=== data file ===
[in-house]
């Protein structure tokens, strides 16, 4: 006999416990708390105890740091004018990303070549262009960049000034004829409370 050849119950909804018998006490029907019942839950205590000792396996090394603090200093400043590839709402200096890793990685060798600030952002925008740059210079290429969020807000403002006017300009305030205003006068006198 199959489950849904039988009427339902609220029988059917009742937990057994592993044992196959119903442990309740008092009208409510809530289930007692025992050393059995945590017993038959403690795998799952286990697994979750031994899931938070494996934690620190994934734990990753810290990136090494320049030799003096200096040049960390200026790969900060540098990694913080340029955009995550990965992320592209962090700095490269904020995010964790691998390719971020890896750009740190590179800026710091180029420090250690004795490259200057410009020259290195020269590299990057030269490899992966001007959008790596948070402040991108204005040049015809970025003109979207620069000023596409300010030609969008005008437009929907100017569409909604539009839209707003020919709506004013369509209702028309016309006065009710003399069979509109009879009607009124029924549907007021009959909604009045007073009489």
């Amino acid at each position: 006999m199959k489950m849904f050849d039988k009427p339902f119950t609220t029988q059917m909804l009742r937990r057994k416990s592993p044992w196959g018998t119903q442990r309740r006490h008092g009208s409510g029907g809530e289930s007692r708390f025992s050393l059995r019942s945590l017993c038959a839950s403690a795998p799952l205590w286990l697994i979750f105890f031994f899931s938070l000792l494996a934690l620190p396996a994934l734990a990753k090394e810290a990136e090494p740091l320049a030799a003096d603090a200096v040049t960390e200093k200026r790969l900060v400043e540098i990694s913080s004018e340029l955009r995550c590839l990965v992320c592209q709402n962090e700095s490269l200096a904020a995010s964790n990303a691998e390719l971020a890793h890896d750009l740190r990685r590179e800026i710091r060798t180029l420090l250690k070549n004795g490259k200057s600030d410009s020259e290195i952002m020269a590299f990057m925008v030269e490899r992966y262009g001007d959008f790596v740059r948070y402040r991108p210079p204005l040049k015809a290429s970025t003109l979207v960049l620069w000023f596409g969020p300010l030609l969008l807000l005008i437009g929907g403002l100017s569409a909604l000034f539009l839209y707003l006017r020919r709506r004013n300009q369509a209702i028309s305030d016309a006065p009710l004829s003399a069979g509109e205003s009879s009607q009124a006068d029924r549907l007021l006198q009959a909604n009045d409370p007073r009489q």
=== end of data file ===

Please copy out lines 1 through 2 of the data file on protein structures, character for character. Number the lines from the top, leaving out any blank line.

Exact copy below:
[in-house]
């Protein structure tokens, strides 16, 4: 006999416990708390105890740091004018990303070549262009960049000034004829409370 050849119950909804018998006490029907019942839950205590000792396996090394603090200093400043590839709402200096890793990685060798600030952002925008740059210079290429969020807000403002006017300009305030205003006068006198 199959489950849904039988009427339902609220029988059917009742937990057994592993044992196959119903442990309740008092009208409510809530289930007692025992050393059995945590017993038959403690795998799952286990697994979750031994899931938070494996934690620190994934734990990753810290990136090494320049030799003096200096040049960390200026790969900060540098990694913080340029955009995550990965992320592209962090700095490269904020995010964790691998390719971020890896750009740190590179800026710091180029420090250690004795490259200057410009020259290195020269590299990057030269490899992966001007959008790596948070402040991108204005040049015809970025003109979207620069000023596409300010030609969008005008437009929907100017569409909604539009839209707003020919709506004013369509209702028309016309006065009710003399069979509109009879009607009124029924549907007021009959909604009045007073009489």